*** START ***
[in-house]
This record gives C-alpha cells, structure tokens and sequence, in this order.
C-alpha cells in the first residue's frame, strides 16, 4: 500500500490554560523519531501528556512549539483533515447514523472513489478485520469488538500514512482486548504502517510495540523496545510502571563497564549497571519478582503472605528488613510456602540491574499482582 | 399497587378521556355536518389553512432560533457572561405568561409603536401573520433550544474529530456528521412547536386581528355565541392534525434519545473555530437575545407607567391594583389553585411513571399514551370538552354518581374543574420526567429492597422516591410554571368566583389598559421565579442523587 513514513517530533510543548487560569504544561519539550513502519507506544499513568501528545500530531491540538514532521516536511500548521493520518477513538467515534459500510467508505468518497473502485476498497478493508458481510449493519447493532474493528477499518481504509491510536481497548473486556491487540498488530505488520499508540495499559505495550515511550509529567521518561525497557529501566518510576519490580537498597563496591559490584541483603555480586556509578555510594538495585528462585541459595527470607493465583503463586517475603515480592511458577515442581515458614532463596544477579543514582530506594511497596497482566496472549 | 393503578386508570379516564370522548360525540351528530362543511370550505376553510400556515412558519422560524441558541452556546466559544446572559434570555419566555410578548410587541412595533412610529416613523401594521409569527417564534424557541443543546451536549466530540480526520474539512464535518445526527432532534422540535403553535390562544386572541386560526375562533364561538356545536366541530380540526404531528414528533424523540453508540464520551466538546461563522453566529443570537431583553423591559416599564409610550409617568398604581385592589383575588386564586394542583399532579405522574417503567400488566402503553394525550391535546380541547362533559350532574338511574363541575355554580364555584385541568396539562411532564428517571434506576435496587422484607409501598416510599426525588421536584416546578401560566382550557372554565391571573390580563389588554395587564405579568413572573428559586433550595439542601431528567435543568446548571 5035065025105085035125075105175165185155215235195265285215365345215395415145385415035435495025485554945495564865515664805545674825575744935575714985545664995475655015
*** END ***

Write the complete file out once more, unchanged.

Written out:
[in-house]
This record gives C-alpha cells, structure tokens and sequence, in this order.
C-alpha cells in the first residue's frame, strides 16, 4: 500500500490554560523519531501528556512549539483533515447514523472513489478485520469488538500514512482486548504502517510495540523496545510502571563497564549497571519478582503472605528488613510456602540491574499482582 | 399497587378521556355536518389553512432560533457572561405568561409603536401573520433550544474529530456528521412547536386581528355565541392534525434519545473555530437575545407607567391594583389553585411513571399514551370538552354518581374543574420526567429492597422516591410554571368566583389598559421565579442523587 513514513517530533510543548487560569504544561519539550513502519507506544499513568501528545500530531491540538514532521516536511500548521493520518477513538467515534459500510467508505468518497473502485476498497478493508458481510449493519447493532474493528477499518481504509491510536481497548473486556491487540498488530505488520499508540495499559505495550515511550509529567521518561525497557529501566518510576519490580537498597563496591559490584541483603555480586556509578555510594538495585528462585541459595527470607493465583503463586517475603515480592511458577515442581515458614532463596544477579543514582530506594511497596497482566496472549 | 393503578386508570379516564370522548360525540351528530362543511370550505376553510400556515412558519422560524441558541452556546466559544446572559434570555419566555410578548410587541412595533412610529416613523401594521409569527417564534424557541443543546451536549466530540480526520474539512464535518445526527432532534422540535403553535390562544386572541386560526375562533364561538356545536366541530380540526404531528414528533424523540453508540464520551466538546461563522453566529443570537431583553423591559416599564409610550409617568398604581385592589383575588386564586394542583399532579405522574417503567400488566402503553394525550391535546380541547362533559350532574338511574363541575355554580364555584385541568396539562411532564428517571434506576435496587422484607409501598416510599426525588421536584416546578401560566382550557372554565391571573390580563389588554395587564405579568413572573428559586433550595439542601431528567435543568446548571 5035065025105085035125075105175165185155215235195265285215365345215395415145385415035435495025485554945495564865515664805545674825575744935575714985545664995475655015